• Invest tangible resources. Learn to pick up on clues of what someone else really needs to start a project, a new program or ministry within the current structure. Do you have the resource(s) that would equip that ministry that you could part with?
  • Invest Finances – when it’s appropriate… In other words: when it’s a reputable ministry that has already done some respectable things and there is a way to give to that person, ministry or organization… invest.  I shouldn’t have to give you a reason.
  • Listen to that newbie in KidMin or the KidMin at the smaller church.  There may be a great idea they are already implementing at their own church that you could/should be using.  Ask their permission to use their ideas.  There’s no better feeling when the “perceived veteran” wants to use your ideas.
  • Give gifts. Remember, it’s not just the gift but how it’s presented. Some people will see those mementos and be reminded that someone out there is pulling for them.
  • Make a phone call just to check up on someone and find out what you can do to help them or at least pray with them.  I have had an unstructured, unadvertised mentoring/coaching program for years by just doing that.  Want me to coach mentor you? Then e-mail me so we can trade phone numbers or skype names.
  • Network others together for their sake as well as yours.  Some of the newbies may not be as connected as you in your community. Get a few of you together for coffee or lunch and watch the relational stuff happen.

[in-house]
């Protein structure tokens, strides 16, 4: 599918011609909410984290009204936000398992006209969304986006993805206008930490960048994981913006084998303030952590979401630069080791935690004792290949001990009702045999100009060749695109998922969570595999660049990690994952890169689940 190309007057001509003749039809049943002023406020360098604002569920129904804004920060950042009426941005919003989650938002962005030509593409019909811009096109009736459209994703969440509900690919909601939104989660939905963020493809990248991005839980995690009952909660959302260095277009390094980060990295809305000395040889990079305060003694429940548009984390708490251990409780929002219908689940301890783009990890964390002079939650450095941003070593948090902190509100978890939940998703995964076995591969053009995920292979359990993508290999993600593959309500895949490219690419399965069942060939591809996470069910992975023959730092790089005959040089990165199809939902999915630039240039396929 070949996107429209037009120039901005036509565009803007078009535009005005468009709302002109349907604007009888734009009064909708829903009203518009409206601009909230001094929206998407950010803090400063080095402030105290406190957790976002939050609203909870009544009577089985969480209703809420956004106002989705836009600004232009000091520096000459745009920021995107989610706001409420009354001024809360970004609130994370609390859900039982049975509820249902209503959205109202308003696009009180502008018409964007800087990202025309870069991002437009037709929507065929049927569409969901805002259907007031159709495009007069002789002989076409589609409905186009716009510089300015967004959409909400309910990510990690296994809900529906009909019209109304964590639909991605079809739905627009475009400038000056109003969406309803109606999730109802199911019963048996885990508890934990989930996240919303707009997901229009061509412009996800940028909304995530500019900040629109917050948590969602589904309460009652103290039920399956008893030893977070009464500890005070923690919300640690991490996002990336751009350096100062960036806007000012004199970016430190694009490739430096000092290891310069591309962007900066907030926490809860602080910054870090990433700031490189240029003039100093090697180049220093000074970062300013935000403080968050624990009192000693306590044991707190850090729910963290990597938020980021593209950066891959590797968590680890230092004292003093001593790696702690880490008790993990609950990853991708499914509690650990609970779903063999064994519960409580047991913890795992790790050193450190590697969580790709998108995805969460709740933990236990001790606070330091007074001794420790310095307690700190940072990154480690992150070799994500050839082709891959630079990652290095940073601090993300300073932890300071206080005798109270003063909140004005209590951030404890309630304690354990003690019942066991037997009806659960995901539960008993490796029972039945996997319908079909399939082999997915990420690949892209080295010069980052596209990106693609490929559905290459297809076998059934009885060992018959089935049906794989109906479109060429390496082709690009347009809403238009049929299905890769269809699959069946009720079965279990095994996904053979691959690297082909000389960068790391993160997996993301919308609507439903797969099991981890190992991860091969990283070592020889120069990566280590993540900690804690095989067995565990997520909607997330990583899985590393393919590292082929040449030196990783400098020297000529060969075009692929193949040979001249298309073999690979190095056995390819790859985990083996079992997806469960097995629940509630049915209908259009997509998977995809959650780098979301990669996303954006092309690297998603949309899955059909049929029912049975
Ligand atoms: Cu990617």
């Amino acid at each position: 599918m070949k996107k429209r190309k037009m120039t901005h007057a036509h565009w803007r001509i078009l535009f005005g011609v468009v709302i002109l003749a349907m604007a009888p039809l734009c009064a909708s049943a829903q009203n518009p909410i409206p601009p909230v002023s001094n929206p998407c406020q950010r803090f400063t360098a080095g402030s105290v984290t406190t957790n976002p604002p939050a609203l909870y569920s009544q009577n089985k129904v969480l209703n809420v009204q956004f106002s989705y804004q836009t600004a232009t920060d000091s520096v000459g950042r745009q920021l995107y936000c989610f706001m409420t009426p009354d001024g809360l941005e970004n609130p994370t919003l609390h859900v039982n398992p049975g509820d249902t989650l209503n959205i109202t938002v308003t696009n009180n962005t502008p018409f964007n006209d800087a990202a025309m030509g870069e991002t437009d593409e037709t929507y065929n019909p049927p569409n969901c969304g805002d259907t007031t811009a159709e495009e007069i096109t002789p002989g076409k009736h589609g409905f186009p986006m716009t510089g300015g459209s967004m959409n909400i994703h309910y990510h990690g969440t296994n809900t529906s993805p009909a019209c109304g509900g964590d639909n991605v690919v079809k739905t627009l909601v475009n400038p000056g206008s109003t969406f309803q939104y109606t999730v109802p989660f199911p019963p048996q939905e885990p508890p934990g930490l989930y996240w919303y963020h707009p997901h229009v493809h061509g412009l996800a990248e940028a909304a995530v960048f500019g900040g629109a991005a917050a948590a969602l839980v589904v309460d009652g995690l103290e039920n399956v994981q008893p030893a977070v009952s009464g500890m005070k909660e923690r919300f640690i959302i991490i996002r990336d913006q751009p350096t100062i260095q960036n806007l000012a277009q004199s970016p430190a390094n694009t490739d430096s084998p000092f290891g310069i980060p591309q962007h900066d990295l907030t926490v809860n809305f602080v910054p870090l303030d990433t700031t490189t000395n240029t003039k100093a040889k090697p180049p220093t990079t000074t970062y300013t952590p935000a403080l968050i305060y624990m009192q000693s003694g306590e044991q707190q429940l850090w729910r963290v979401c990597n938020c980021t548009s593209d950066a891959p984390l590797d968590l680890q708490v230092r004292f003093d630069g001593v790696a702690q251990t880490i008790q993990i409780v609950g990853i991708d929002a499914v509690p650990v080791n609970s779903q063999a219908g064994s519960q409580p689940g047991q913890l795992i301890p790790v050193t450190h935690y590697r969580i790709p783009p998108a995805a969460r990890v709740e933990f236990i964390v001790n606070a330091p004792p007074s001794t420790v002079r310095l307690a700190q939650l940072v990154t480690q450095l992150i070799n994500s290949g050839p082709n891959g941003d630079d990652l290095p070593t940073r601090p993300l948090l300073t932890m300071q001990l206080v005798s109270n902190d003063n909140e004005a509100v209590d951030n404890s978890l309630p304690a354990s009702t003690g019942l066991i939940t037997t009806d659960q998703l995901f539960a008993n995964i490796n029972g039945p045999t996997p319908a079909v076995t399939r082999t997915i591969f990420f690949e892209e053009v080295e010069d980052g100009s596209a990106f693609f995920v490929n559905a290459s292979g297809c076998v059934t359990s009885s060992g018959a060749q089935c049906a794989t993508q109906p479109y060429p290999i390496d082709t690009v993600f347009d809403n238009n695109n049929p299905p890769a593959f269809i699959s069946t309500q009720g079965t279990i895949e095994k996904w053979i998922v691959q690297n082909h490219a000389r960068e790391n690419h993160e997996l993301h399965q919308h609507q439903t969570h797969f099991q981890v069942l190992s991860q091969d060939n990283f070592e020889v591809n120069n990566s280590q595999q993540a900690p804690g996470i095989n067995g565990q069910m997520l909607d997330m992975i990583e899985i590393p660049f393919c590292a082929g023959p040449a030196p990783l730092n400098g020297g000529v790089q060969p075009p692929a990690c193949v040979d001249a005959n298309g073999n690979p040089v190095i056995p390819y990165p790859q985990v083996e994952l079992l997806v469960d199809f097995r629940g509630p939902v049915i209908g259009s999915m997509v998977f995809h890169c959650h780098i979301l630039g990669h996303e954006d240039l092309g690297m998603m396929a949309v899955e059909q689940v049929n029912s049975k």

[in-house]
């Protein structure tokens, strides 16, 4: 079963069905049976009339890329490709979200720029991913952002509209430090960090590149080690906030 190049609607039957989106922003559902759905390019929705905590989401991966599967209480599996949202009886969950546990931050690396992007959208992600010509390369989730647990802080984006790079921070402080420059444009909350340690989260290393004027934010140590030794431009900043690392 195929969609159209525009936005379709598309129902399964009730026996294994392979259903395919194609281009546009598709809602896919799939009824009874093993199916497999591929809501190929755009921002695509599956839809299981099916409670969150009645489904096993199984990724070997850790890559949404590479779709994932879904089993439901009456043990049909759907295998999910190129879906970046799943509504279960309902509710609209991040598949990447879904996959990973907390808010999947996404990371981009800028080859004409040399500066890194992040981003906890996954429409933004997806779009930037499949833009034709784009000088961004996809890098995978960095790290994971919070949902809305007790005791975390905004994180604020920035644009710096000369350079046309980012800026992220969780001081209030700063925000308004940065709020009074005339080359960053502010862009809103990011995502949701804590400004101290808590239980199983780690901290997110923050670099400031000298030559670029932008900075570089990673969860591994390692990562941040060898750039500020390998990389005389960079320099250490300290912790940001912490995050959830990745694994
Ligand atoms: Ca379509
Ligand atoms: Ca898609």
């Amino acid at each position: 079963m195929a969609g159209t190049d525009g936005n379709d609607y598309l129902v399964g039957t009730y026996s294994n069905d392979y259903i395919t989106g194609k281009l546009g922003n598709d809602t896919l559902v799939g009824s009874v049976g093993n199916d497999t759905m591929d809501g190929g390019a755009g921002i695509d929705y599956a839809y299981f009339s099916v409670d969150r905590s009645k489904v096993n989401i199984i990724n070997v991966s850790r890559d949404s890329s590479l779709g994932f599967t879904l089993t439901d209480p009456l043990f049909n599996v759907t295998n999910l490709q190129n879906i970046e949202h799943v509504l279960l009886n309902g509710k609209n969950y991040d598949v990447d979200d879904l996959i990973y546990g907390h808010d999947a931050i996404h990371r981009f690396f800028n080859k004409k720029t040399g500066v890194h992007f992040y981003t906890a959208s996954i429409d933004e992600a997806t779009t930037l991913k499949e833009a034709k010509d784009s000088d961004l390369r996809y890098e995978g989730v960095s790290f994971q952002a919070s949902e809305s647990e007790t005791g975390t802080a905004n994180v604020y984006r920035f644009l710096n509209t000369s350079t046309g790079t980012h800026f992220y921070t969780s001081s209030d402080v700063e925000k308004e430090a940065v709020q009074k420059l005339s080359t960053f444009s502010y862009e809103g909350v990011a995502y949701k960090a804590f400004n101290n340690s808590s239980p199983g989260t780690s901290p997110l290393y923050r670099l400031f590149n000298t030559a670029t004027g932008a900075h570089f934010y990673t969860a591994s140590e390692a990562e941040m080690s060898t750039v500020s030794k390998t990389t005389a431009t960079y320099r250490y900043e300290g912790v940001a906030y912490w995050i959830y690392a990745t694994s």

By making these small deposits into someone else, you broaden your ability to make an impact on more people.  One day you will share in the reward of the people you’ve made an investment in.  Remember, the Word says that the share or reward of the man who stays with the supplies is to be the same as the man who leaves to go to battle.

Be Blessed!

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Last night we held our teacher training night (we do this once every 2 months) we come together and I endeavor to teach on 1-2 topics that could help a teacher be better equipped in his/her classroom or service. Last night, I focused on discipline in the classroom and some practical teaching tips. For my session on discipline, I decided to get another “specialist’s” thoughts and perspective. The one and only Joe McAlpine Skyped in and presented about a 20 minute talk on discipline in KidMin settings. Our team of 28 loved it! (We even got treated to an extra special guest, David, Joe’s 4 year old son made a sudden appearance – spider-man hat and all!) I appreciated Joe’s willingness to give up some time and give his thoughts and perspective.

Now less then a year ago, Joe (who teamed up with Terry Cuthbertson) hosted a conference in which they had me Skype in for a session (which I was honored to do)

Most of what Joe talked about were things that I could have said. But, there’s just something about bringing in a guest who is perceived as a “specialist” The percepting is funny: “This guy is from the other side of the country, he obviously knows what he’s talking about…”

I also think it’s just a good idea to bring in a new face and a different voice from time to time. So, here’s what I got to thinking: I’m willing to give up a few minutes once in a while to help a fellow KidMin pastor/leader with a training session via Skype. And I’m guessing some of you are too. I mean, it’s not difficult to set up and your team will feel like they are getting a “specialist’s” perspective. Start a pool of KidMin Leaders in your network of friends that are willing to give up a few minutes once in a while to Skype in (iChat/Tokbox/etc) to KidMin Training times.